My earliest closets were modest, and I was still early in my life of consumption. I had a generous closet in my Santa Barbara one-bedroom I inhabited for about five years that housed all my clothes, jackets, shoes, and then some. I moved into a tiny one-bedroom in Monterey during grad school, and downsized a little to accommodate, then living briefly with my ex-husband in a two-bedroom with a gloriously large, three-door closet that was filled almost entirely by my stuff. Pulling out of that apartment and relationship, and knowing my whole life was going into storage for an undetermined amount of time that became nearly a decade, I left some of it behind, though still had an impressive collection of clothes. Without permanent housing for a year, and then moving into a room in afriend’s house, Pulling a very small portion of my whole wardrobe to fit my new space, and actually going on a few proper shopping trips during those years in which I actually bought new clothes, a rare occurrence in my life. And what I had acquired in those years went right back in storage, minus a little purge, while I went off to the Peace Corps. I returned from the Peace Corps with my now husband and we soon bought a little townhome of our own and I could finally retrieve all of my worldly possessions from storage, including the generous wardrobe, and we have a good sized closet that is adequate, though not luxuriously large. Everything is out and mostly has a home and is accessible, though just not quite like I’d like–a little downsizing and reorganizing would make things just a little more comfortable.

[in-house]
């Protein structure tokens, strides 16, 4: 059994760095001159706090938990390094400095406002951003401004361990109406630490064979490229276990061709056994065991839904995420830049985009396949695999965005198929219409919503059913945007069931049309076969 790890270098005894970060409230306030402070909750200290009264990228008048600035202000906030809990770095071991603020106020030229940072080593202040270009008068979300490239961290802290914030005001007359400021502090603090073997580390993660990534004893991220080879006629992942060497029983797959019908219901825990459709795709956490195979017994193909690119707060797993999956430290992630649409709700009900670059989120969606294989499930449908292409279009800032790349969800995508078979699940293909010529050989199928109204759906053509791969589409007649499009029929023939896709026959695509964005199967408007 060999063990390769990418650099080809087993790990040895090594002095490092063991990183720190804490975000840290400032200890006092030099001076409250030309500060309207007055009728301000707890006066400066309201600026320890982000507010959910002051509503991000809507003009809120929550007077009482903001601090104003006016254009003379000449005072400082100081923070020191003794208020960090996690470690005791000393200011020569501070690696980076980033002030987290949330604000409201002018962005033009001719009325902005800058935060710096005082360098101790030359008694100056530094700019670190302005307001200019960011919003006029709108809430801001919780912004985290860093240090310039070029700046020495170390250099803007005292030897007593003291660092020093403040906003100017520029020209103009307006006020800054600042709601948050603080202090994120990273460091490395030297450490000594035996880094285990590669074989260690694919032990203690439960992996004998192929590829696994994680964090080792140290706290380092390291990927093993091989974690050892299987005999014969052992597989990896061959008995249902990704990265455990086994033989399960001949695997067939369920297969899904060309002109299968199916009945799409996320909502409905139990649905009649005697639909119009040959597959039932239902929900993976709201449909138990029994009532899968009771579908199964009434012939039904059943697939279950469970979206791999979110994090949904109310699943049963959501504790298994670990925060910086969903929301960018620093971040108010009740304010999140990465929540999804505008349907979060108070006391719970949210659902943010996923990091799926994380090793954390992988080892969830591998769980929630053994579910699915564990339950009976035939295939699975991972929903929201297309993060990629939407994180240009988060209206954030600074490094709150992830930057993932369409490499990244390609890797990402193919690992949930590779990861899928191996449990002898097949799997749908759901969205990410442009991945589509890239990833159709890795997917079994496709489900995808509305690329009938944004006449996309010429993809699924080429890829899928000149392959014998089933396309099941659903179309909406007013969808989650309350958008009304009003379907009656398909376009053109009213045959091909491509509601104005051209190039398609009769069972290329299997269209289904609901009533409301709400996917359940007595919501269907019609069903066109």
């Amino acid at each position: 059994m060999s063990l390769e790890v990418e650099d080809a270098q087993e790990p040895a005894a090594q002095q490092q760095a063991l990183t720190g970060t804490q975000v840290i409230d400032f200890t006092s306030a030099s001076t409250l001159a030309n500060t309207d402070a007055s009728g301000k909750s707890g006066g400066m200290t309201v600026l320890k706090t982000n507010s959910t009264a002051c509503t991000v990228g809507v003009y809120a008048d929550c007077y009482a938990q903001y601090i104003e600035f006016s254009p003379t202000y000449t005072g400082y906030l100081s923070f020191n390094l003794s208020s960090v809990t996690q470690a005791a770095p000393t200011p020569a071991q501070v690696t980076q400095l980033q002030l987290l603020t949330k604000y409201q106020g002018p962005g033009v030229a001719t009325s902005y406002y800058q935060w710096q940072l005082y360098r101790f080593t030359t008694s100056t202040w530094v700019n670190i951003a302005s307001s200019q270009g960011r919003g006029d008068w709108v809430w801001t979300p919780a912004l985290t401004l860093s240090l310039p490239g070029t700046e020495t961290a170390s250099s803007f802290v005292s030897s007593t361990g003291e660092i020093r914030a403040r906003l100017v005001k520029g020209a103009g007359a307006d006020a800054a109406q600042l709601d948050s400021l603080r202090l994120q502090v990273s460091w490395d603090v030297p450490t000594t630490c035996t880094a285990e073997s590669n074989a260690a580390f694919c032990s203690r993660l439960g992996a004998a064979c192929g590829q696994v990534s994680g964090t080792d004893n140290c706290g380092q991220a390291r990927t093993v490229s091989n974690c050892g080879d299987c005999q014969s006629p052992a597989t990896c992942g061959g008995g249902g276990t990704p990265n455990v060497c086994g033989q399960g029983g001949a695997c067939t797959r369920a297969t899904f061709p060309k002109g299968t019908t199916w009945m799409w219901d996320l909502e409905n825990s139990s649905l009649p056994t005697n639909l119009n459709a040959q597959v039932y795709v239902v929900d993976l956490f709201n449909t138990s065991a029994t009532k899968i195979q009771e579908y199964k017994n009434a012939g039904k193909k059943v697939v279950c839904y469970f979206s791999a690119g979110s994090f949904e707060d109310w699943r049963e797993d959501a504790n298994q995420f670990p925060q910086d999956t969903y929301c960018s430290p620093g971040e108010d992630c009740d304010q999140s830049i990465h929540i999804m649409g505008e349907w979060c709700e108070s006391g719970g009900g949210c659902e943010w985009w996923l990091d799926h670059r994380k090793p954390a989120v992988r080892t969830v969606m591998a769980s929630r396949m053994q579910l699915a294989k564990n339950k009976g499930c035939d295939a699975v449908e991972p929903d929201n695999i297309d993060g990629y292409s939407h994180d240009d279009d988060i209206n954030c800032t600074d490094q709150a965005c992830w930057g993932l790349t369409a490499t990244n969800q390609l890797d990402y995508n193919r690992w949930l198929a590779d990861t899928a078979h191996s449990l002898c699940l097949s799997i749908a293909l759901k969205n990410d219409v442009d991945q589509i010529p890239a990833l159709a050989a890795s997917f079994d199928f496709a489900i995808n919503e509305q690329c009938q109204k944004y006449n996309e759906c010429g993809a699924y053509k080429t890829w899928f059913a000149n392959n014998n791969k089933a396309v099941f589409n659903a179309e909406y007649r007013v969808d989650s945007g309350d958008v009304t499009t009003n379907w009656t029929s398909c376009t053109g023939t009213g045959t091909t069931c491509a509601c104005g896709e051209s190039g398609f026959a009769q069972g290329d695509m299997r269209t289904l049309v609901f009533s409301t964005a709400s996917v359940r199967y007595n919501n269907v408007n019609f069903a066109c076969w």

View, from a slight angle, of low brick and board shelves painted black and red, two-tiered and about six feet long, lined with a variety of shoes. Next to it stands a blonde wood shoe cubby, about four feet high and two feet wide, with 18 cubby holes filled with shoes.